Kamala Harris Makes California History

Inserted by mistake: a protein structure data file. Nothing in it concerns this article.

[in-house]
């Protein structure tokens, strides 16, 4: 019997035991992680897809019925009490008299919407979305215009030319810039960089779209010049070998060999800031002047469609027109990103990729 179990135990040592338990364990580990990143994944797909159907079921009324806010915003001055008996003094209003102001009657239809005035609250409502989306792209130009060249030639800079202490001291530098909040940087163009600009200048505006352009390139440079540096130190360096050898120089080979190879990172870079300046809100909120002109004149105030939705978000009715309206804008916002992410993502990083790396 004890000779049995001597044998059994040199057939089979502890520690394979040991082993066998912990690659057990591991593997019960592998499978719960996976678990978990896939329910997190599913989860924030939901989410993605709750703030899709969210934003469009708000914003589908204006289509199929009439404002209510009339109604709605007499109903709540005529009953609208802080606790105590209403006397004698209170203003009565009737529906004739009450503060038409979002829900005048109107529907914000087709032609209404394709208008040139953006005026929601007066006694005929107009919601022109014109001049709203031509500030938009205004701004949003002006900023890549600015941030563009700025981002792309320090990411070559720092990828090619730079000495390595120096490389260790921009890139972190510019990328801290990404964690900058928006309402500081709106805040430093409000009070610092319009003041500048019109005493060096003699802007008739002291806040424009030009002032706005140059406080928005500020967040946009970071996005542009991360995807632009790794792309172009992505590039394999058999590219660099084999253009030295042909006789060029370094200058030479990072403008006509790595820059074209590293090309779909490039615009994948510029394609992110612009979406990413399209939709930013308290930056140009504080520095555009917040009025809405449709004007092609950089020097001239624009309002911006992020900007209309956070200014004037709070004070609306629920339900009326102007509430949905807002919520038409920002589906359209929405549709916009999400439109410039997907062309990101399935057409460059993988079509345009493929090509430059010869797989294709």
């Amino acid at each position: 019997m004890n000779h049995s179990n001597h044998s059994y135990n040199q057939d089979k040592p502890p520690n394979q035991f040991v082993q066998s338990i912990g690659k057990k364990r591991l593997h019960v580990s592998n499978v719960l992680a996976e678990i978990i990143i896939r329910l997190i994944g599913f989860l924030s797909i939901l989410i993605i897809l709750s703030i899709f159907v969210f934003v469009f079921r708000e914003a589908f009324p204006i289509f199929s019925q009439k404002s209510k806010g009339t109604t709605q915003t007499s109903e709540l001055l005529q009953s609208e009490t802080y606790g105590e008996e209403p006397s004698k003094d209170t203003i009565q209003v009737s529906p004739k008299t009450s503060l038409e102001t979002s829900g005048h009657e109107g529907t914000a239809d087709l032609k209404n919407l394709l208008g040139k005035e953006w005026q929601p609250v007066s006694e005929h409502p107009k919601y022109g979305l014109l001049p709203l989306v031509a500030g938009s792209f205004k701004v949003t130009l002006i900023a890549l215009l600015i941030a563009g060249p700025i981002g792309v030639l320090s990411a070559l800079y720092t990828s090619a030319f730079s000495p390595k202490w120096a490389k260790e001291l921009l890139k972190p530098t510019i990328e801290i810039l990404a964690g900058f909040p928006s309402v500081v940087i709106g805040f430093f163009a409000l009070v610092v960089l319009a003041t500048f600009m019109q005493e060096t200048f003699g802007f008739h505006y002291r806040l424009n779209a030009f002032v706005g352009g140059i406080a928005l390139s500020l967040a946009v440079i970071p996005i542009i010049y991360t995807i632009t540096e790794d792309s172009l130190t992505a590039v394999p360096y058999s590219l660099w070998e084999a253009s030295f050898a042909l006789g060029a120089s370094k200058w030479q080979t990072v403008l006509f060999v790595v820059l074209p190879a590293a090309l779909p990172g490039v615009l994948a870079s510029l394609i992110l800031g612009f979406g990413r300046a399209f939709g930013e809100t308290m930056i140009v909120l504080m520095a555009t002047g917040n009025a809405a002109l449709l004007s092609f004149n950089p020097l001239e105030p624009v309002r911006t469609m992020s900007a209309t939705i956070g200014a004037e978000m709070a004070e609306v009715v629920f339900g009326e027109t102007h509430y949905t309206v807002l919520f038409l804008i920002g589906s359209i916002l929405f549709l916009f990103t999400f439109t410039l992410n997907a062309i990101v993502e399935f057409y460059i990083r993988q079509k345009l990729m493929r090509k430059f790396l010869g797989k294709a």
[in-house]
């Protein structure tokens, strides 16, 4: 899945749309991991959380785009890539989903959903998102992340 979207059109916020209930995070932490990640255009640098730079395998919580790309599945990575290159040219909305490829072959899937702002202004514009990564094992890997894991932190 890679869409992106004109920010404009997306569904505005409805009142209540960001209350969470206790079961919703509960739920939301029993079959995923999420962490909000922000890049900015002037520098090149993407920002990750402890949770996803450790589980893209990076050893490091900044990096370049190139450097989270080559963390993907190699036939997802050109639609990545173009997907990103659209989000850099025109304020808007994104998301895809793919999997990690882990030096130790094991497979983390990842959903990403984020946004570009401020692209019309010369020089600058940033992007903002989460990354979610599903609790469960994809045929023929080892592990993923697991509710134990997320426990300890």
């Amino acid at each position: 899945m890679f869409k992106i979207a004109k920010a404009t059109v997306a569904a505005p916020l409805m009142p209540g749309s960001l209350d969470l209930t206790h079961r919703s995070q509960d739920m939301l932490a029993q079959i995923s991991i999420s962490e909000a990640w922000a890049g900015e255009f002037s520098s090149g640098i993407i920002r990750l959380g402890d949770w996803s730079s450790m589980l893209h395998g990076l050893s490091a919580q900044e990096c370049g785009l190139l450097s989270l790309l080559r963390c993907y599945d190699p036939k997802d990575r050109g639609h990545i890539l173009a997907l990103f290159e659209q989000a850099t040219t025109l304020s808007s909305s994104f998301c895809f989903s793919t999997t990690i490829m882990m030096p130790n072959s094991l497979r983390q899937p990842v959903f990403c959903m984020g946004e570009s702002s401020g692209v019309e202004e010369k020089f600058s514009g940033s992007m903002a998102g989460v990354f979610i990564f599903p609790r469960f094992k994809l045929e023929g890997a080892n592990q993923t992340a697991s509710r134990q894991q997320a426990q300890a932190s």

first_img“She maybe didn’t quite imagine this moment,” Ms. Harris said of her mother. “But she believed so deeply in an America where a moment like this is possible, and so I am thinking about her and about the generations of women, Black women, Asian, white, Latina, Native American women — who throughout our nation’s history have paved the way for this moment tonight.”There is one more historic distinction that in some ways encapsulates all of the above: Ms. Harris is a Californian. Her casual use of the Tamil word “chittis” to refer to her aunts in her nomination acceptance speech was remarkable largely because it was onstage at the Democratic National Convention.“I’m Tamil myself and it has a resonance for people who use that word as part of how they talk about their families,” Mr. Ramakrishnan said. “But things like that, immigrants in general can relate to — even if you don’t understand the word.”Ms. Harris’s long career in the Golden State also means that for Californians especially, her status as a barrier-breaking politician is only one part of a complex legacy as San Francisco’s and the state’s former “top cop.”And while representation can be powerful, as we saw repeatedly during the presidential race, it’s not everything. Todd Gloria, who will be San Diego’s next mayor, will be the first person of color to have the job, as well as the first openly gay man. He’s also entering the office with new mayoral power. [The San Diego Union-Tribune] What’s in a name? For Kamala Harris, like many other Americans, it’s a way of expressing identity. [NBC News] – Advertisement – Read the full story about Ms. Harris’s ascension to the vice presidency. [The New York Times] Read more background on the bitter fight. [The New York Times] On Saturday, Gov. Gavin Newsom, in addition to describing Ms. Harris, a fellow San Francisco politician and friend, as “a walking, whip-smart embodiment of the California Dream,” tweeted a celebratory video of her dancing in the rain soundtracked by a song popular on TikTok that says, “I’m sorry for drippin’, but drip is what I do.” In the video, Ms. Harris sported her signature combination. Listen to Ms. Harris talk about growing up with Indian and Jamaican roots in Northern California on the Asian Enough podcast. [The Los Angeles Times] If you missed it: A crowd danced in the streets outside Ms. Harris’s childhood home in Berkeley. [The San Francisco Chronicle] His vice president will be Senator Kamala Harris.Her rise to the highest office in the nation ever occupied by a woman has been full of historic milestones: the first Black woman to become San Francisco’s and then California’s top prosecutor, the second Black woman to become a senator.Now, not only will she be the first woman vice president, she will also be the first Black woman, the first South-American woman, and the first daughter of immigrants to hold the role.- Advertisement – In her speech on Saturday night, she drew a direct line from her mother, Dr. Shyamala Gopalan Harris, who came to the United States when she was 19, through her own career and to generations of women in the future. Diana Gutierrez, 26, who joined a group parading through downtown to a rally at Pershing Square on Saturday morning, said she was undocumented in 2016 when President Trump was elected; she had come from Peru with her family in 2002 as a young child.She and Cori Bratby-Rudd, 26, said they hadn’t been dating long when they decided to get married four years ago, in part because they were worried Ms. Gutierrez would be deported.But a Biden victory brought enormous relief. Ms. Harris’s ascension was a significant factor.“I can’t even explain it,” she said, “for there to be a Black woman vice president with the ability to speak for immigrants. ”Ms. Bratby-Rudd added, “We’re elated.”Shanyn Stokes, 28, said: “I think she’s been doing the best she can. I do believe her heart’s in the right place.”Ms. Stokes, who is Black, said Ms. Harris’s victory was an encouraging sign that Americans increasingly see women — and Black women specifically — as capable of any job a white man could do.Now, Ms. Stokes said, “I’m very hopeful to see what she does.” Read about what a Californian vice president means for the state. [The New York Times] Ms. Harris’s ancestral town in southern India also rejoiced at her win, but across the country, Indians wondered how things will change under a Biden-Harris administration. [The New York Times] Read about how her parents found a home, and each other, in a Black study group in Berkeley. [The New York Times] Here’s a guide to the races we’ve been watching in the Golden State. [The New York Times]And see all California results, including how each county voted in the presidential race. [The New York Times]California Today goes live at 6:30 a.m. Pacific time weekdays. Tell us what you want to see: CAtoday@nytimes.com. Were you forwarded this email? Sign up for California Today here and read every edition online here.Jill Cowan grew up in Orange County, graduated from U.C. Berkeley and has reported all over the state, including the Bay Area, Bakersfield and Los Angeles — but she always wants to see more. Follow along here or on Twitter.California Today is edited by Julie Bloom, who grew up in Los Angeles and graduated from U.C. Berkeley. Read a deeper dive into how Ms. Harris broke California’s “curse.” [New York Times Opinion] Darrell Issa, the Republican former congressman, beat Ammar Campa-Najjar, a Democrat, for the San Diego-area seat formerly occupied by Duncan Hunter. [The New York Times] George Gascón, San Francisco’s former district attorney who pitched himself as a progressive reformer, will become Los Angeles’s district attorney. District Attorney Jackie Lacey conceded on Friday. [The Los Angeles Times] Read more: Good morning.Joseph R. Biden Jr. has been elected president of the United States.- Advertisement – (This article is part of the California Today newsletter. Sign up to get it delivered to your inbox.)Here’s what else to know today For many Californians, Ms. Harris’s comfortable embrace of her multicultural upbringing and her decidedly West Coast vibe have felt familiar.“She brings a California sensibility, you know: the blazers with the Chucks,” Karthick Ramakrishnan, a professor of political science at the University of California, Riverside, told me. “I think it will be a breath of fresh air in D.C.” Ms. Harris has spoken out on issues of police misconduct, but she has struggled to reconcile her calls for reform with her record as California’s “top cop.” Here’s a look at how that’s played out. [The New York Times] – Advertisement –last_img read more